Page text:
Life with purpose: Mom writes book about raising special needs daughter

October 2017 Posted in Community, Other, People

DSC_0002By Kristine Thomas

Silverton resident Lindsey Atwell refers to her mother’s book about her life as “the good, the bad and the ugly.”

“The ugly is my ex-boyfriends, the bad is what happened with my marriage and my ex-boyfriends,” Lindsey said, “and the good is my family. My mom and my dad do so much to take care of me and they are very helpful. I don’t say it enough but I appreciate everything they do. I just sometimes show it in a different way.”

Hearing those words brings joy to Silverton author Linda Atwell. It’s another moment to celebrate and cherish amongst the other times of worry and concern.

In her first book, Loving Lindsey: Raising a Daughter with Special Needs, Linda, 59, shares the sometimes complicated and often humorous relationship between herself and Lindsey, 37.

Describing Lindsey as a “strong-willed, high-functioning adult with intellectual disabilities,” Linda honestly shares Lindsey’s journey after she graduates from high school at 19 to her 30th birthday party.

“Lindsey’s 30th birthday day was a really sweet moment in our life,” Linda recalled.

And a moment when she thought things would settle down for Lindsey.

“But Lindsey keeps providing me with such good material for another book,” Linda said, laughing, including a recent Alaskan cruise where Lindsey shared stories with dinner guests about her homeless boyfriend and told an older man to stop flirting with her.

“She definitely says things that can stop all the dinner conversation,” Linda said.

Although Linda recounts personal moments in the memoir, she’s respectful to Lindsey’s privacy and only shared things she thought were appropriate.

“I’m sure there are things in the book that Lindsey wishes never happened because there are things I certainly wished never happened,” Linda said.

When Linda was writing the book, Lindsey asked her mom if she was planning to write about “the good, the bad and the ugly.”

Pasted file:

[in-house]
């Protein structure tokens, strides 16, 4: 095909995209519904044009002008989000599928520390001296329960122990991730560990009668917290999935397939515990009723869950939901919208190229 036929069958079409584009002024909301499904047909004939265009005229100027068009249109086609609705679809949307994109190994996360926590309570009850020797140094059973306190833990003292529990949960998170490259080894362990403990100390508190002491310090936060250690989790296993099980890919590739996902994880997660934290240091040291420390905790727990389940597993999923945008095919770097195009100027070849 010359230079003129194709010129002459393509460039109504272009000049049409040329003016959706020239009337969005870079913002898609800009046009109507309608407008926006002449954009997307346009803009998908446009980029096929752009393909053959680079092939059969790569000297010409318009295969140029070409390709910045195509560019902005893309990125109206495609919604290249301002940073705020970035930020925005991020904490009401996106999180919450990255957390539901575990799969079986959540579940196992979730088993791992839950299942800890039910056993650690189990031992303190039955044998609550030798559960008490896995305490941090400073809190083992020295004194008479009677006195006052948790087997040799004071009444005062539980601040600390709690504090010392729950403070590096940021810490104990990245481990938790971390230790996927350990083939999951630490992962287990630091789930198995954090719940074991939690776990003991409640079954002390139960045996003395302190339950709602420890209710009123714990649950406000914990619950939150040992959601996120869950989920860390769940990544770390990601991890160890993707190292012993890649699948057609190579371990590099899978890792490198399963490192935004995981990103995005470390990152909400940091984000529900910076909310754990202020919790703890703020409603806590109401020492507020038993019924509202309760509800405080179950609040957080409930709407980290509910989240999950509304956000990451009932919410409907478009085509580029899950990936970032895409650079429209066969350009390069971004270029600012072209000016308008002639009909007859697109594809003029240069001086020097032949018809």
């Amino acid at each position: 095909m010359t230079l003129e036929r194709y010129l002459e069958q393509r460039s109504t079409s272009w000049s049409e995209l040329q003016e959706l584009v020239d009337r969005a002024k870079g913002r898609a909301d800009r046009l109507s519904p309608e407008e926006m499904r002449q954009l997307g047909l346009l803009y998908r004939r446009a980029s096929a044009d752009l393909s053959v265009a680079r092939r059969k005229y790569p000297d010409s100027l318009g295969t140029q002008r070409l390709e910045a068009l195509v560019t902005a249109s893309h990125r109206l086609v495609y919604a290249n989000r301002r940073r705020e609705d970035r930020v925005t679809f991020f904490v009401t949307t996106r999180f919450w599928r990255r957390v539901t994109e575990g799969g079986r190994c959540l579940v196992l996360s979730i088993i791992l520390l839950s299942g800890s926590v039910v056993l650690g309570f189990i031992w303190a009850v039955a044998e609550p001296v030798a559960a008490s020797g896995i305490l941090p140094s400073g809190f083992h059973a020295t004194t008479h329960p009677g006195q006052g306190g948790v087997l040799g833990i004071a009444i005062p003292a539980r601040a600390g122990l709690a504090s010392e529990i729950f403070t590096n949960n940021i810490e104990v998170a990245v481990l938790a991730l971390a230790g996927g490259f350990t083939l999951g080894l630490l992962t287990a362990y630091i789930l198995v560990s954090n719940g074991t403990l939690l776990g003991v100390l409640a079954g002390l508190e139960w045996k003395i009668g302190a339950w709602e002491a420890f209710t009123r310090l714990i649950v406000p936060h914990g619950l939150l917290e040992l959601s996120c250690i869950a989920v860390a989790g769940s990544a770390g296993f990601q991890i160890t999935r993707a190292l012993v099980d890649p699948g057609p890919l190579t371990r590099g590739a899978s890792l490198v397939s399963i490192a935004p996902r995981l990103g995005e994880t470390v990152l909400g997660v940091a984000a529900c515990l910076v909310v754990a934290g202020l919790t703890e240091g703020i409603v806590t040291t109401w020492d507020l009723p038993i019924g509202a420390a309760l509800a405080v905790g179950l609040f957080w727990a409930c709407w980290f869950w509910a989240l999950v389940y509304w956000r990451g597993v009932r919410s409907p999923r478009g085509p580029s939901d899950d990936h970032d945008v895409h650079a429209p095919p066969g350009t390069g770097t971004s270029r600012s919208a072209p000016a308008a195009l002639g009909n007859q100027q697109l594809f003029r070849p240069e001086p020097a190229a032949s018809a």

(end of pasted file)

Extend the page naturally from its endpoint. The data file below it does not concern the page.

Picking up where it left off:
Yes, Linda told her daughter.

Lindsey’s response: “Well, I am pretty funny. As long as you tell the truth, it is OK by me.”

Allowing the reader to walk in her shoes and experience her range of emotions, Linda explains what it felt like for Lindsey to start working at Goodwill and move into a cottage in the Atwells’ backyard. And then there’s the phone call she received from Lindsey while she and her husband, John, were on vacation with Lindsey announcing she had had sex for the first time.

When pouring her heart onto the pages, Linda did ponder if she would be judged harshly for sharing her family’s secrets.

In all communities, Linda said, some people have a tendency to gossip. By letting go of her fear and sharing the facts about Lindsey’s decision to have a tubal ligation and to run away with a manipulative man more than twice her age, Linda diminishes the power of gossip and secrets.

“For me, secrets make you vulnerable and feel lonely especially in a small town,” Linda said. “In the game of gossip, sometimes things are told and you hear what people say and think, ‘wow that’s not at all what happened.’ By telling the story, I share the facts.”

What Linda wanted for Lindsey – and Lindsey also wanted for herself – was to live an independent life, to have purpose and to find love.

“When you are teaching your child to be independent, you also have to learn to be OK when some of the choices she is making are not what you would want for her,” Linda shared.

The memoir shares the successes people with special needs can achieve when provided parental, educational and community support. Linda is grateful for all the people who have given support and encouragement both to her and Lindsey, including Analene Waterman who hired Lindsey in 2007 to work at her State Farm Insurance Agency.  

Screen Shot 2017-09-29 at 1.21.10 PMBeginning in 2010, Linda said it took 40 different versions and about 75 “lovely rejection letters” until she finally received news her book would be published this year. With many positive reviews for her book and media attention from around the United States, Linda is glad she persevered and hopes parents with special needs children will see they can still have dreams for their children leading independent lives.

“I felt it was an important story to share and I poured my heart out onto the pages because I really wanted people to understand what it is like to raise a child with special needs,” Linda said. “The other part has to do with the fact I am so proud of what Lindsey has accomplished. Lindsey is an incredible example of hope.”

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